Resina is a global manufacturer of resins and surfacing solutions headquartered in Helsinki, Finland, and has three production facilities and 12 sales offices in China. The head of Asia Pacific for Resina needs to decide what should be done about Beijing and Guangdong. Should Beijing remain in operation, be shut down, or moved to another area where demand for liquid bulk resins is stronger. Similar options exist in Guangdong. In aiming towards profitable operations, he needs to consider the buoyancy of local demand, Resina's partner in Beijing, local and foreign competitors and appropriate managers in each operation.

Teaching Note: 8B06M48 (11 pages)
Industry: Manufacturing
Issues: China; International Management; Risk Analysis; Operations Management; Joint Ventures
Difficulty: 4 - Undergraduate/MBA

Paul W. Beamish, Kevin K. Boeh

Product Number: 9B04M044
Publication Date: 9/20/2004
Revision Date: 9/18/2008
Length: 22 pages

MapQuest is a leading provider of mapping services and destination information as well as a publisher of maps, atlases and other guides. On the Internet, they provide these products and services both to consumers directly and to other businesses enabling these businesses to provide location, mapping and destination information to their own customers. The company completed a successful initial public offering five years ago and were in a strong competitive position. However, the markets were allowing competitors to quickly get funding in both private and public deals. As well, there were perceptions that a general stock market bubble existed for technology companies. The chief executive officer had several options available, and wanted to consider those options and present a recommendation to the board. Possible options included splitting the firm's old and new-line business units, raising capital to fund an acquisition strategy, forging a set of alliances, focusing on organic growth, and pursuing the sale of the firm.

Teaching Note: 8B04M44 (6 pages)
Industry: Administrative, Support, Waste Management and Remediation Services
Issues: Corporate Strategy; Strategic Alliances; Competitive Advantage; Mergers & Acquisitions
Difficulty: 4 - Undergraduate/MBA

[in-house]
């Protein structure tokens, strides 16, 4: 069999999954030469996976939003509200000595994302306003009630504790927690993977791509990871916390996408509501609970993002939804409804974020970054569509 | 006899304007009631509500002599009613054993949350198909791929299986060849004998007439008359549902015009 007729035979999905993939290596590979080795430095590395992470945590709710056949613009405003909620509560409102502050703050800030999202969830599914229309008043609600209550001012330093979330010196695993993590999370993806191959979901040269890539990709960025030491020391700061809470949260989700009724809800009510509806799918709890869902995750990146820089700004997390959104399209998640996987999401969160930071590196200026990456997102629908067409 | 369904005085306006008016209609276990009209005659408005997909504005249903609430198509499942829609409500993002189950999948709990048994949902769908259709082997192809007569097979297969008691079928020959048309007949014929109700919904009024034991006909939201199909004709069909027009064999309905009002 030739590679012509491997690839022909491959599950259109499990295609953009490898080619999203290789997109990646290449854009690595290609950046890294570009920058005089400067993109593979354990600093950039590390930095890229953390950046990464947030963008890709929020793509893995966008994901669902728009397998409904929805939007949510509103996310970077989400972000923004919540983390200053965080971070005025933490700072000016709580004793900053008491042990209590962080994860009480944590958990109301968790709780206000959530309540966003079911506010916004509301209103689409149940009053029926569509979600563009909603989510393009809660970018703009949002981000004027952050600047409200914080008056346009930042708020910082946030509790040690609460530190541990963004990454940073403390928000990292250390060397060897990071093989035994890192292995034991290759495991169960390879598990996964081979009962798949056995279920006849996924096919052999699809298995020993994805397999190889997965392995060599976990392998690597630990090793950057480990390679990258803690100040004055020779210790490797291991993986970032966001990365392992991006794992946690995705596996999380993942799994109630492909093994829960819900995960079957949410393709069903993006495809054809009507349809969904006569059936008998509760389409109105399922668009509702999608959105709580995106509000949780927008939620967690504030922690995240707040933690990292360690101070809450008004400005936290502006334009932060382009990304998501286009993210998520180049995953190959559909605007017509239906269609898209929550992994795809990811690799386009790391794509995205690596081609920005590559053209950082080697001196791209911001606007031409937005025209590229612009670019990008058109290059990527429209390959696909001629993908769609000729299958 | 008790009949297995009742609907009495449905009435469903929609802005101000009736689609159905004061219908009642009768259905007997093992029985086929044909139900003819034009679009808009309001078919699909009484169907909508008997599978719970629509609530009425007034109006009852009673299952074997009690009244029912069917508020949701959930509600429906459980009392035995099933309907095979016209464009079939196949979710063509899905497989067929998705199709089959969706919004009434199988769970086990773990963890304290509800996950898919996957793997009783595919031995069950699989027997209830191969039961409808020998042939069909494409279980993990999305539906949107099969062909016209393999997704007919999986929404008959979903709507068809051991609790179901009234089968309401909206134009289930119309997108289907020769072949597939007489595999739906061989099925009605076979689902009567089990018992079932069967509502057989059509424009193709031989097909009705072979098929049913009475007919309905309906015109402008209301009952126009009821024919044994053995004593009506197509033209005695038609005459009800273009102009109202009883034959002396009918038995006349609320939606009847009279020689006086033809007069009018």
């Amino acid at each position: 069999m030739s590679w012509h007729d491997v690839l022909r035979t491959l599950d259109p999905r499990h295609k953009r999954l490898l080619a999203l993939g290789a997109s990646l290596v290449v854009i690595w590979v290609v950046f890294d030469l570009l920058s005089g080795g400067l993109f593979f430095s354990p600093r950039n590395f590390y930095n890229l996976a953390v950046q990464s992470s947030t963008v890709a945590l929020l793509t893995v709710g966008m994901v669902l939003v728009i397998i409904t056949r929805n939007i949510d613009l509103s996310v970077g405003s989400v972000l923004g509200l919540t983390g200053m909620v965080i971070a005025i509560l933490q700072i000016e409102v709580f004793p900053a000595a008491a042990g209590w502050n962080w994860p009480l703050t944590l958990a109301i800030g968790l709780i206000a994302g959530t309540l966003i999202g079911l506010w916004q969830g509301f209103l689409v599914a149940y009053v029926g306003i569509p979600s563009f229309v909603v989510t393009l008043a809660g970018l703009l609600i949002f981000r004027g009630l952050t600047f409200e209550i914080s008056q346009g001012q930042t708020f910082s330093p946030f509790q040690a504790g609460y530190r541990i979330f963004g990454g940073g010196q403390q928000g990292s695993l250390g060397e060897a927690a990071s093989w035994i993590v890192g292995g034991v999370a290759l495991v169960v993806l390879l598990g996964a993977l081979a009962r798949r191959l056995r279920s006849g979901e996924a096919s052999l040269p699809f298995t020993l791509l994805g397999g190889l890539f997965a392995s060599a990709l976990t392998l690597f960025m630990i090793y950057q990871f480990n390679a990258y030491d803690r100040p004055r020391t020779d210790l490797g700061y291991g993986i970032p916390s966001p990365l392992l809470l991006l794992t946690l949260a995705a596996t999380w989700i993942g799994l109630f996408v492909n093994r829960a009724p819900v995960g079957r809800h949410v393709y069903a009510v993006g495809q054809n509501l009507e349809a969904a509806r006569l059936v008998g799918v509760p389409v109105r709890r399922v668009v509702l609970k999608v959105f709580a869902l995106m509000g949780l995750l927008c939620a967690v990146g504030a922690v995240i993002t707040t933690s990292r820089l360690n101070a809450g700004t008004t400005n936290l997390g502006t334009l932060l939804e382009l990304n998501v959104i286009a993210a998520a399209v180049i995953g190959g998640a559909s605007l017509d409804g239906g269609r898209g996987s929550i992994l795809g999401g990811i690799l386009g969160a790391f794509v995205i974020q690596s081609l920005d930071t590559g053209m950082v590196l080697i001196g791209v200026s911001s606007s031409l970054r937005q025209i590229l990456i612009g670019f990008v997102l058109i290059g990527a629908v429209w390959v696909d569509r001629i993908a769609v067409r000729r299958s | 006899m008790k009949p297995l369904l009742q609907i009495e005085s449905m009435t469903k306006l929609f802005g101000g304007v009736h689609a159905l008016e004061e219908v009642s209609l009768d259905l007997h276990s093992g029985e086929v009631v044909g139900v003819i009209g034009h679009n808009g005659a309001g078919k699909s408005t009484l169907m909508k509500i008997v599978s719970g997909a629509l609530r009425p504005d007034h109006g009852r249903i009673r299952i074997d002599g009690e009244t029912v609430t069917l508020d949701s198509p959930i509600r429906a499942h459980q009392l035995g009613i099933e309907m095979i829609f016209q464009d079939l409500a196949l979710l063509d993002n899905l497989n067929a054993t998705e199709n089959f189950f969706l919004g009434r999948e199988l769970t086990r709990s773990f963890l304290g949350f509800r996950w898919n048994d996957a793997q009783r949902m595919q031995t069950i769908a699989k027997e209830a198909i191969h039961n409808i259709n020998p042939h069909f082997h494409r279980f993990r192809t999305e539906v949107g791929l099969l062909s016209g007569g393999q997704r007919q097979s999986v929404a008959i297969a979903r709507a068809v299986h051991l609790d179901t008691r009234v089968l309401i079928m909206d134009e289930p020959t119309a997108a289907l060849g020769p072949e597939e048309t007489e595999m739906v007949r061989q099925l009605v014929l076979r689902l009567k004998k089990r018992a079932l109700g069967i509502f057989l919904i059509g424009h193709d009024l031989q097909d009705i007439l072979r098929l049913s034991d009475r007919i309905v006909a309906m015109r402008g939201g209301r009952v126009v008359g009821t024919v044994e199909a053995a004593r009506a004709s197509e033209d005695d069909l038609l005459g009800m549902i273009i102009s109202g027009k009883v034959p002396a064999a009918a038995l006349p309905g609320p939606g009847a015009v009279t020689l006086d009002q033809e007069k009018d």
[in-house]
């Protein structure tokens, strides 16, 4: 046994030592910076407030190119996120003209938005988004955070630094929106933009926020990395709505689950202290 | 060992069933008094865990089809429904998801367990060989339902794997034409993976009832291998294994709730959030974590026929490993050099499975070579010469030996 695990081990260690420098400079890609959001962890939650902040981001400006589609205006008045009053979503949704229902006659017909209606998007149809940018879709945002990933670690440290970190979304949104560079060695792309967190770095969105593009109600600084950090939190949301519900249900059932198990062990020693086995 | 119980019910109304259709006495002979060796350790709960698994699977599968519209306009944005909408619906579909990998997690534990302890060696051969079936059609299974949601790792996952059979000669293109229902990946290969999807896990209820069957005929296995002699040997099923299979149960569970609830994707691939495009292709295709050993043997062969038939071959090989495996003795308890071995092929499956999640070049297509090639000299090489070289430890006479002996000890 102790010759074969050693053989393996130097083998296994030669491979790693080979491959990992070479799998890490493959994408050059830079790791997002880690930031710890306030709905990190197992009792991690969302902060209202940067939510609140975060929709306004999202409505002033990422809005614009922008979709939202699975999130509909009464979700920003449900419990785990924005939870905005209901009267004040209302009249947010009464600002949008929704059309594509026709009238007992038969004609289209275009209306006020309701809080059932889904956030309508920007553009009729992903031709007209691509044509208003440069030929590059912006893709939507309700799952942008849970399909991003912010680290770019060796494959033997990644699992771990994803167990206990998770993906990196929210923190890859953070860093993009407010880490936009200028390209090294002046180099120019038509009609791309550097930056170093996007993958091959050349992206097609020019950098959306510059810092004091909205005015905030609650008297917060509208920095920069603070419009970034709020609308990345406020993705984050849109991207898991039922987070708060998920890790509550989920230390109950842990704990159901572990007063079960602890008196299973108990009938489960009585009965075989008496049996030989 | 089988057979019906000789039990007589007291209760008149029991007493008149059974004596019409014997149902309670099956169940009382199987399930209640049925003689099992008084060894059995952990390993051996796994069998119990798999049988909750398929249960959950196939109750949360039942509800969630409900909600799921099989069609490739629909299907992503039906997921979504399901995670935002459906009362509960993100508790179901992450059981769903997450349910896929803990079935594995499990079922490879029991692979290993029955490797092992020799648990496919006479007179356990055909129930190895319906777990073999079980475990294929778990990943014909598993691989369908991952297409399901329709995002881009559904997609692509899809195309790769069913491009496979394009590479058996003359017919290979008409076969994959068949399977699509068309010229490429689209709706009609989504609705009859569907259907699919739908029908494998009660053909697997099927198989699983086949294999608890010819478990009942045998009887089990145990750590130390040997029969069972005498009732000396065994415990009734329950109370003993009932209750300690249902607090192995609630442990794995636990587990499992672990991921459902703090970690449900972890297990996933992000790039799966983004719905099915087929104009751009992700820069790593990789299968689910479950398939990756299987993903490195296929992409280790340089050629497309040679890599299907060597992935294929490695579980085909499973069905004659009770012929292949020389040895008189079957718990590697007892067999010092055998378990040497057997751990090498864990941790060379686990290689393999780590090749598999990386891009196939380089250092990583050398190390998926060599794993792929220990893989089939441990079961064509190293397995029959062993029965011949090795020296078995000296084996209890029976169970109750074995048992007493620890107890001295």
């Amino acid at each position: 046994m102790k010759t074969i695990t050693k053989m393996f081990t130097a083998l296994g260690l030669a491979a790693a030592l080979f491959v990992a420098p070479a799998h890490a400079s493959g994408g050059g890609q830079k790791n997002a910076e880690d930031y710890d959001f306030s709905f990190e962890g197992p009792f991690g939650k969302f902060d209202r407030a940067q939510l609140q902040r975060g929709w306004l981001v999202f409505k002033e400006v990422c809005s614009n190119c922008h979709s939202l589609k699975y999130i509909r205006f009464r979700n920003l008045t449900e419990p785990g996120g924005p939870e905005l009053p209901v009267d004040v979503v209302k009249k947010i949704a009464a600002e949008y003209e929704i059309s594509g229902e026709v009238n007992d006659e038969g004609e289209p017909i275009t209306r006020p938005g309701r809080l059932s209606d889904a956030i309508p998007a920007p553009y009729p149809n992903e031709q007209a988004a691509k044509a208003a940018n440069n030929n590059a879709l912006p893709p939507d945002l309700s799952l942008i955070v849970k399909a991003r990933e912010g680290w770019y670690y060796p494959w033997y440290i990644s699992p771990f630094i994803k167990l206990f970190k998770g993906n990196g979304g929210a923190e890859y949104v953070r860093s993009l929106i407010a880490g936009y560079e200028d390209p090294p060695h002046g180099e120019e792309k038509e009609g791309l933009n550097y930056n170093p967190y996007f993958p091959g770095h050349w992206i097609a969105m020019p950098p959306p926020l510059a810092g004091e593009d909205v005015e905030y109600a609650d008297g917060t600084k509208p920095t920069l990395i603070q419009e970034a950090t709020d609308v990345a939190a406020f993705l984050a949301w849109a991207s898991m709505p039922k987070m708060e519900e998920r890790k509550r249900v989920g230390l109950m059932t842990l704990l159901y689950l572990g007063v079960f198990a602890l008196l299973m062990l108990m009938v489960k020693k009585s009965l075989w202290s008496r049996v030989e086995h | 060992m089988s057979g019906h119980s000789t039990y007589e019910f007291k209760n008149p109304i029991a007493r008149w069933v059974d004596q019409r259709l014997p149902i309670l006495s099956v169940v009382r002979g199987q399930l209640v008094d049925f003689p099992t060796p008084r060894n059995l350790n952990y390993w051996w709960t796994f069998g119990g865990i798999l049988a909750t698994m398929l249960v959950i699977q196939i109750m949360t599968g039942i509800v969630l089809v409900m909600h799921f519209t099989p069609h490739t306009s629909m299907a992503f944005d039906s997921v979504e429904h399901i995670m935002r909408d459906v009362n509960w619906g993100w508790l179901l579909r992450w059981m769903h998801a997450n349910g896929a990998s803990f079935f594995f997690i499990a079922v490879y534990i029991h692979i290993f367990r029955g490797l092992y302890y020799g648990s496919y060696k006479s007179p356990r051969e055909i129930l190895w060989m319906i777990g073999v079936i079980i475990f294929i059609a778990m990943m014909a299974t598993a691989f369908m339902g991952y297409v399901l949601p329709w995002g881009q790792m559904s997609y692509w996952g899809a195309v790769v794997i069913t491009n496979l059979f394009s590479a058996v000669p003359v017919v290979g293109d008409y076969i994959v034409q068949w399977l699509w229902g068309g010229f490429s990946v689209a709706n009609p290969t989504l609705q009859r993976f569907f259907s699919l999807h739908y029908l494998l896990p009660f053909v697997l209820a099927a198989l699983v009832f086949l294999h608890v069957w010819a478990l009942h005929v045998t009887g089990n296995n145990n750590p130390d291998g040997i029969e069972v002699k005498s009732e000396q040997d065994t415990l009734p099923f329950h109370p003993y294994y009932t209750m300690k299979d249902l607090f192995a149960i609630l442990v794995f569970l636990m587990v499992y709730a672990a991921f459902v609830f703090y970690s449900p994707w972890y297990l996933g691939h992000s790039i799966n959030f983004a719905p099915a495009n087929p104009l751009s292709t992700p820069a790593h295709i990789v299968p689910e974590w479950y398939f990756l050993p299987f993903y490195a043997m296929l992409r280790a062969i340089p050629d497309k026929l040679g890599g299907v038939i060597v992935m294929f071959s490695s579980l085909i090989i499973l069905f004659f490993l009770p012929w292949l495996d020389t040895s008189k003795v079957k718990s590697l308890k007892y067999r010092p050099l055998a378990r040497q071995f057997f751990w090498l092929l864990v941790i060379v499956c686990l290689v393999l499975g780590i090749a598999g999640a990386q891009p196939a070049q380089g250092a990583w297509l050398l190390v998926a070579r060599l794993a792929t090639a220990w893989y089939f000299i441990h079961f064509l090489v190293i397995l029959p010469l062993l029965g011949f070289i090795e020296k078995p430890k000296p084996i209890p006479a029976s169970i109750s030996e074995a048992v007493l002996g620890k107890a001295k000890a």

Charles Dhanaraj, Paul W. Beamish, Nikhil Celly

Product Number: 9B04M016
Publication Date: 5/14/2004
Revision Date: 3/13/2017
Length: 18 pages

Eli Lilly and Company is a leading U.S. pharmaceutical company. The new president of intercontinental operations is re-evaluating all of the company's divisions, including the joint venture with Ranbaxy Laboratories Limited, one of India's largest pharmaceutical companies. This joint venture has run smoothly for a number of years despite their differences in focus, but recently Ranbaxy was experiencing cash flow difficulties due to its network of international sales. In addition, the Indian government was changing regulations for businesses in India, and joining the World Trade Organization would have an effect on India's chemical and drug regulations. The president must determine if this international joint venture still fits Eli Lilly's strategic objectives.

Teaching Note: 8B04M16 (18 pages)
Industry: Manufacturing
Issues: Joint Ventures; Emerging Markets; International Management; Strategic Alliances
Difficulty: 4 - Undergraduate/MBA

Paul W. Beamish, Changwha Chung

Product Number: 9B03M002
Publication Date: 2/6/2003
Revision Date: 10/21/2009
Length: 10 pages

General Motors Defense, a division of General Motors, one of the world's largest automobile manufacturers, designs and manufactures light armored vehicles. The company is approached by General Dynamics to jointly pursue the U.S. Army's Brigade Combat Team program. However, General Dynamic made it clear that they would also submit a bid on their own. Contrary to past practices, the chief of staff of the U.S. Army planned to award the multi-billion dollar contract within only 11 months. The executive director of General Motors Defense has to decide whether the company should bid-it-alone or submit a joint venture bid with General Dynamics.

Teaching Note: 8B03M02 (9 pages)
Industry: Manufacturing
Issues: Joint Ventures; Doing Business in the U.S.; Political Environment; Leadership
Difficulty: 4 - Undergraduate/MBA

Chapter 8:
Competing in Global Market

Pierre-Xavier Meschi

Product Number: 9B07M030
Publication Date: 4/2/2007
Length: 20 pages